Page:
After a full day in the surf, we’d be on our way back to our “home base” for summer vacation, a campground nestled somewhere in the pines on the mainland side of the tidal marshes behind our beach’s barrier island.  There, we’d shake the sand out of our trunks and savor the feeling of dry clothing.  As the sun set, the smoke, flicker, and crackle of dozens of campfires filled the spaces between the tents and camping trailers.  Colored lights strung around awnings dazzled sun-weary eyes as night descended across the landscape.  We’d commence the process of incinerating some marshmallows soon after.  Then, sometime while we were roasting our weenies and warming our buns, we’d hear it.

His device didn’t have a very good muffler.  It sounded like a rusty old lawn mower running on the back of a rusty old truck that didn’t sound much better.  And you could see the cloud rising above the campsites around the corner as he approached.  It was the mosquito man, come to rid the place of pesky nocturnal biting insects.  Behind him, always, were young boys on bicycles riding in and out of the fog of insecticide that rolled from the back of the truck.

Curious children seen following the mosquito man in a 1947 Universal Newsreel.

One was wise to quickly eat your campfire food and put the rest away before the fog rolled in.  You had just minutes to choke down that burned up hot dog.  Then the sense of urgency was gone.  Everyone just sat around at picnic tables and on lawn chairs bathing in the airborne cloud.  A thin layer of insecticide rubbed into the skin along with the liberal doses of Noxzema being applied to soothe sunburn pain will get you through the night just fine.

By the early 1970s, fogging of campgrounds to eliminate nuisance mosquitos was conducted using primarily the insecticide carbaryl (Sevin).  Prior to that, in the years following World War II, DDT was the one-trick pony for killing everything everywhere.  In 1947, the youth of San Antonio, Texas were subjected to repetitive direct spraying with DDT to eliminate the “germs” responsible for poliomyelitis.  It was a misguided use of the pesticide.  (Universal Newsreel image)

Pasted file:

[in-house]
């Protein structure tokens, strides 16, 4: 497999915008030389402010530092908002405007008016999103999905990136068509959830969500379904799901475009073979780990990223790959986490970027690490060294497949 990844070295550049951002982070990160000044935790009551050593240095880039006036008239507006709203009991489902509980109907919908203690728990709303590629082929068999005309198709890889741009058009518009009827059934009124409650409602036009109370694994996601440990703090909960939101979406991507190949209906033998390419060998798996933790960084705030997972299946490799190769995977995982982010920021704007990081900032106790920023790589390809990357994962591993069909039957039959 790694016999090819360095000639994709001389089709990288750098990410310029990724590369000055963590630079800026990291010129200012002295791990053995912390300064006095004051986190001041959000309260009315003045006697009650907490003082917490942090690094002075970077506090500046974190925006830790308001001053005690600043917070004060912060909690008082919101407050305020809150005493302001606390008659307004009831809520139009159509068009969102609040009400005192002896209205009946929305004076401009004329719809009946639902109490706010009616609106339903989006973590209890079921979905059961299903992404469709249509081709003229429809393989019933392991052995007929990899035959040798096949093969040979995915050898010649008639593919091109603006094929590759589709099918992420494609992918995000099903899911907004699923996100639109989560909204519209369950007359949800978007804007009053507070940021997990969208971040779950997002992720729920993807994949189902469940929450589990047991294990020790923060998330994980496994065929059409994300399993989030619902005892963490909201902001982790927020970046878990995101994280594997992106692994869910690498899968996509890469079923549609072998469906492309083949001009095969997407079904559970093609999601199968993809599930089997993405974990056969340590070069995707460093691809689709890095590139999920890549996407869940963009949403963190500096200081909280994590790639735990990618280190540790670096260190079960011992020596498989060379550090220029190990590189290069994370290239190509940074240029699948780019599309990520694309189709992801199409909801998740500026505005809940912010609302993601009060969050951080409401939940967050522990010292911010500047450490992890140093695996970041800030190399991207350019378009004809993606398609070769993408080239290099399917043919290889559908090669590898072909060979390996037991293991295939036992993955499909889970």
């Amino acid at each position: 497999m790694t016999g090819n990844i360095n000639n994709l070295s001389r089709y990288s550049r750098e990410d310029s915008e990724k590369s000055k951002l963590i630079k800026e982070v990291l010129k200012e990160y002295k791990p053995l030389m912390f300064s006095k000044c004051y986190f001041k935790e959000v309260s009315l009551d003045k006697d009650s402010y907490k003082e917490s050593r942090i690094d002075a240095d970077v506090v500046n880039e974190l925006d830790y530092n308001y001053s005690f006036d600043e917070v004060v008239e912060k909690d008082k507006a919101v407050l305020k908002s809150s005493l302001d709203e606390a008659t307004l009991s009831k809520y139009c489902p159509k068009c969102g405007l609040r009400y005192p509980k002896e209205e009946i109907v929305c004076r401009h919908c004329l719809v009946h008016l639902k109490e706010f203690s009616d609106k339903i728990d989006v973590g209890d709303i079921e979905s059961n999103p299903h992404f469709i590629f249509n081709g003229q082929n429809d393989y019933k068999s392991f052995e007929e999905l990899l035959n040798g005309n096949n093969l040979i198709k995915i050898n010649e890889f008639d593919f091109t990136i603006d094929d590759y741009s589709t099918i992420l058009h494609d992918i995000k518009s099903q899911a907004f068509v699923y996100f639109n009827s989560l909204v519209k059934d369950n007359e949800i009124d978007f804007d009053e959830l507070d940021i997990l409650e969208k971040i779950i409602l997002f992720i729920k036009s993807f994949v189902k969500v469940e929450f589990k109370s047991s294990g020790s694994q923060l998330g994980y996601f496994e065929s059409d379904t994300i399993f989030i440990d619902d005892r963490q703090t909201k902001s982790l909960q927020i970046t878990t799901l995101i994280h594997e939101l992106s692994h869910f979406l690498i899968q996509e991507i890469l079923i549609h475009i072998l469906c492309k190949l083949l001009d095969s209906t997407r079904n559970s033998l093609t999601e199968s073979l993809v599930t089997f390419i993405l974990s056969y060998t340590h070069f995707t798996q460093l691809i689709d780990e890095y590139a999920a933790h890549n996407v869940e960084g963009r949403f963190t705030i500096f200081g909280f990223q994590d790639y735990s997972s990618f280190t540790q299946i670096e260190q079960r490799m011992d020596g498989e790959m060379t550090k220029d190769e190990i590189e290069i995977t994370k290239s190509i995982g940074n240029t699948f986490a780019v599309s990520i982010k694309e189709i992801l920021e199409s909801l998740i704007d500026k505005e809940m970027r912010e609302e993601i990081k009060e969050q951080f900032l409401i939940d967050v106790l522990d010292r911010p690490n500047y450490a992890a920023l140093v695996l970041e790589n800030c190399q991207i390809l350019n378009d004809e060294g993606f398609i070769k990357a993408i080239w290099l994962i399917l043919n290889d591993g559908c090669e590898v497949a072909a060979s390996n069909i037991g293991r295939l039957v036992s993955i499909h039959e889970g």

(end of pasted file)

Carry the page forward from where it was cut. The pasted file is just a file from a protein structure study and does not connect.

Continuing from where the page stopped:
Don’t you kids know that there’s sodium nitrite and saturated fat in those luncheon meats you’re eating?  And the bread, aren’t you concerned about all that gluten?  Oh, and by the way, they’re spraying you down with DDT again.  It really happened in 1947 in San Antonio, Texas.  (Universal Newsreel image)

Perhaps the most memorable event to occur during our summer vacations happened at the moment of this writing, fifty years ago.

We were vacationing in a campground in southern New Jersey.  Our family and the family of my dad’s co-worker gathered in a mosquito-mesh tent surrounding a small black-and-white television.  An extension cord was strung to a receptacle on a nearby post, and the cathode ray tube produced the familiar picture of glowing blue tones to illuminate the otherwise dark scene.  There was constant experimentation with the whip antenna to try to get a visible signal.  There were no local UHF broadcasters and the closest VHF television stations were in Philadelphia, so the picture constantly had “snow” diminishing its already poor clarity.  But we could see it, and I’ll never forget it.

Neil Armstrong steps off the landing gear pad to be the first human to walk on the moon.  July 20, 1969, 10:56 P.M. E.D.T.  (NASA image)
Armstrong left the field of view of the LEM-mounted camera for minutes at a time as he completed various tasks.  TV viewers heard audio of his conversations with partner Edwin “Buzz” Aldrin and Houston Mission Control during these interludes.  It was definitely not coverage designed for the short attention span of typical TV audiences.  (NASA image)
Edwin “Buzz” Aldrin descends the ladder on the LEM’s landing gear to reach the moon’s surface 19 minutes after Armstrong.  (NASA image)
Because NASA used a different video format than broadcast television, images seen at the time of the moon walk were of poor quality, produced by aiming a TV camera at a NASA monitor.  Quality still images, including this one of Edwin “Buzz” Aldrin descending to the lunar surface, were available only after the astronauts returned exposed film to earth for processing.  (NASA image by Neil Armstrong)
Edwin “Buzz” Aldrin overlooking the LEM “Eagle” at Tranquility Base.  (NASA image by Neil Armstrong)
Neil Armstrong took this iconic image of Edwin “Buzz” Aldrin using a Hasselblad camera.  His reflection can be seen in Aldrin’s visor.  (NASA image by Neil Armstrong)
Neil Armstrong (1930-2012), first man on the moon.  (NASA image)

 

  SOURCES

Andelman, David A.  “Oil Spills Here Total 300 in ’73”.  The New York Times.  August 8, 1973.  p.41.

Cortright, Edgar M. (Editor).  1975.  Apollo Expeditions to the Moon.  National Aeronautics and Space Administration.  Washington, DC.